Research at BATS
Scientific investigation often generates as many questions as it answers. This has been particularly true in the area of oceanography. Big-picture questions (such as "How does the ocean react to global climate change, and what role does it play in ecosystem balance?") can be answered by in-depth analysis of data collected over a significantly long period of time.
The Bermuda Atlantic Time-series Study (BATS) was established to uncover mysteries of the deep by analyzing important hydrographic and biological parameters throughout the water column. Pursuing this goal has enabled BATS scientists — and oceanographers worldwide — to completely revise their perspective on the ocean's physical, chemical and biological processes. Sustained time-series data collection has challenged longstanding paradigms and has begun to uncover exciting new observations about the ocean.
In particular, BATS and other deep-ocean time-series studies have highlighted the importance of biological diversity in understanding biological and chemical cycles. Biological diversity in the ocean results in a diverse array of metabolic processes, and consequently varied methods for the turnover of dissolved organic carbon, for example. BATS scientists have also focused on carbon exchange between the oceans and atmosphere, seeking an understanding of how oceans respond to the clear impact of humans on atmospheric carbon dioxide. Carbon removal pathways from the surface ocean that were poorly quantified a decade ago — "active carbon transport" by migrant zooplankton and food web influences — have emerged as significant terms of the Biological Carbon Pump.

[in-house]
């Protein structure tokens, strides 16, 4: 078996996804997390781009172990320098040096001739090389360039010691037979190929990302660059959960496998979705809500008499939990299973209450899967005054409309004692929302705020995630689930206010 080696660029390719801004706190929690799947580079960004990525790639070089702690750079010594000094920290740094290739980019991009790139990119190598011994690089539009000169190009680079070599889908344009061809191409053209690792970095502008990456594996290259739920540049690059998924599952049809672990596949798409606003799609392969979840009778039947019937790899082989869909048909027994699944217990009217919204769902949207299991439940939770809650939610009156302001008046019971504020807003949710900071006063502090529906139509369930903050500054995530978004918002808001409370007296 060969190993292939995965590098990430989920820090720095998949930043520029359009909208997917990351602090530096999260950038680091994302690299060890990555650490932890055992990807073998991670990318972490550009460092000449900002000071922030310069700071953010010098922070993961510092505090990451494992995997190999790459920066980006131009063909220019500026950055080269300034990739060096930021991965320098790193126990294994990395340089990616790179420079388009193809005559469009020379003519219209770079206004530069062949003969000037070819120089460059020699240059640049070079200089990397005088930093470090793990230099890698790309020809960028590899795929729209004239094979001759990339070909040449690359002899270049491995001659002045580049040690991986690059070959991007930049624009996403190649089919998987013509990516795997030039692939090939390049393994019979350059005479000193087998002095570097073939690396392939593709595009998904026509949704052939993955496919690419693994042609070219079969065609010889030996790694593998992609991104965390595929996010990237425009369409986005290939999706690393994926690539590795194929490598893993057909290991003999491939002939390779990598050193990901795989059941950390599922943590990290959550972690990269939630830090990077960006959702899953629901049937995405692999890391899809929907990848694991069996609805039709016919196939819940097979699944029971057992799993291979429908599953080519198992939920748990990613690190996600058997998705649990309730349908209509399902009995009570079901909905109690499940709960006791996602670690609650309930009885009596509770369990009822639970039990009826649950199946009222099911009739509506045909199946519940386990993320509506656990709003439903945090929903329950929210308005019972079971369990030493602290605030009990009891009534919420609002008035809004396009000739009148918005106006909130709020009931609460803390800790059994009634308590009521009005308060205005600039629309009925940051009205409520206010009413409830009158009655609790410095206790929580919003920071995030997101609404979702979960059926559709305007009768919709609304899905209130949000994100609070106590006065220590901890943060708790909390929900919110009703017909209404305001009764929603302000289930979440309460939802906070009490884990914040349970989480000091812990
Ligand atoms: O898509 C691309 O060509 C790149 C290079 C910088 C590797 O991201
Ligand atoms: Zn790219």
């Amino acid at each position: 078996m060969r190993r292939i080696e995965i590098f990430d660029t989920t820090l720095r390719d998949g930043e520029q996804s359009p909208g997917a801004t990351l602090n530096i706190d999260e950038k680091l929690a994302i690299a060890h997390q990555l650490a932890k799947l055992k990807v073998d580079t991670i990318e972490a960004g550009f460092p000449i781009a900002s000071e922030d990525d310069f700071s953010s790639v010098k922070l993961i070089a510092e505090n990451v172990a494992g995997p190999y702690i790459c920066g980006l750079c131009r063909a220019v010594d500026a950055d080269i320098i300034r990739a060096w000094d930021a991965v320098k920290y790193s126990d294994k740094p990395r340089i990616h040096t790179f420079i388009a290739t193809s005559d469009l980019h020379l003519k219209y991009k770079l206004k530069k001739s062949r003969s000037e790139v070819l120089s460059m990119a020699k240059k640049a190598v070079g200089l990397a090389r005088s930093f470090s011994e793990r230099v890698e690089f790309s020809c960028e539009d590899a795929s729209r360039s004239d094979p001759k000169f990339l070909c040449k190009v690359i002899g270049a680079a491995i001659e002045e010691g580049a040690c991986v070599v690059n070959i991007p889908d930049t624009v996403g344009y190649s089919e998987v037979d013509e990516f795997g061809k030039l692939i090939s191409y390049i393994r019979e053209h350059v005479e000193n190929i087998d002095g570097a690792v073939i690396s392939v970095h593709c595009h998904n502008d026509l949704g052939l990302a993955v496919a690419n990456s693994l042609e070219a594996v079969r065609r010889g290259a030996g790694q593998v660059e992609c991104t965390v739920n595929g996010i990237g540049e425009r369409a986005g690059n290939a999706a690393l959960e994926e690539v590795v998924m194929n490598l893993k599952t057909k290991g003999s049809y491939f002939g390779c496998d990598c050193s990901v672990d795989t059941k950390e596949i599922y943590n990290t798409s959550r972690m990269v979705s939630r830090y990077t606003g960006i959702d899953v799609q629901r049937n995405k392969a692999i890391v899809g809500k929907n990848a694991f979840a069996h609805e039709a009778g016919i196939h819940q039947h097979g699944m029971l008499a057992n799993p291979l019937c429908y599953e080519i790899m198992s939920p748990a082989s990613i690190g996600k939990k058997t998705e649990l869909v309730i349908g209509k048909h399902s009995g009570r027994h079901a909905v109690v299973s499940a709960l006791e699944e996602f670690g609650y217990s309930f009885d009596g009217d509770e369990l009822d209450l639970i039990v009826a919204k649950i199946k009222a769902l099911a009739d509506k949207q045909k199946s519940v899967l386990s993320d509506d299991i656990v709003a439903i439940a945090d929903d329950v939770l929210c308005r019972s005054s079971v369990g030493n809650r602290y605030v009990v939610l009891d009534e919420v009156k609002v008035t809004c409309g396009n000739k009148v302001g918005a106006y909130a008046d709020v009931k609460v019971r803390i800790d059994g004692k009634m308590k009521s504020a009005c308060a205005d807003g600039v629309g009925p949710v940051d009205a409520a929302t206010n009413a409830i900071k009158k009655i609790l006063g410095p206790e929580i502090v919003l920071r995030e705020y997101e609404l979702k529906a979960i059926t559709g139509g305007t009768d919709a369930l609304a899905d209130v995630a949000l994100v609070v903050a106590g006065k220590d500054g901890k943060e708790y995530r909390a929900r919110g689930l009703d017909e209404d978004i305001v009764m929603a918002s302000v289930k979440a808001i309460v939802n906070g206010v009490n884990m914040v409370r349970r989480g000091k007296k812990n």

The BATS team continues to explore open and active oceanographic questions, and to integrate new methodologies. By maintaining an innovative approach to ocean science, we preserve our position on the cutting edge of this vast and exciting discipline.
Access to the bats data can be made through a web browser via: http://batsftp.bios.edu/
or via ftp with the following information: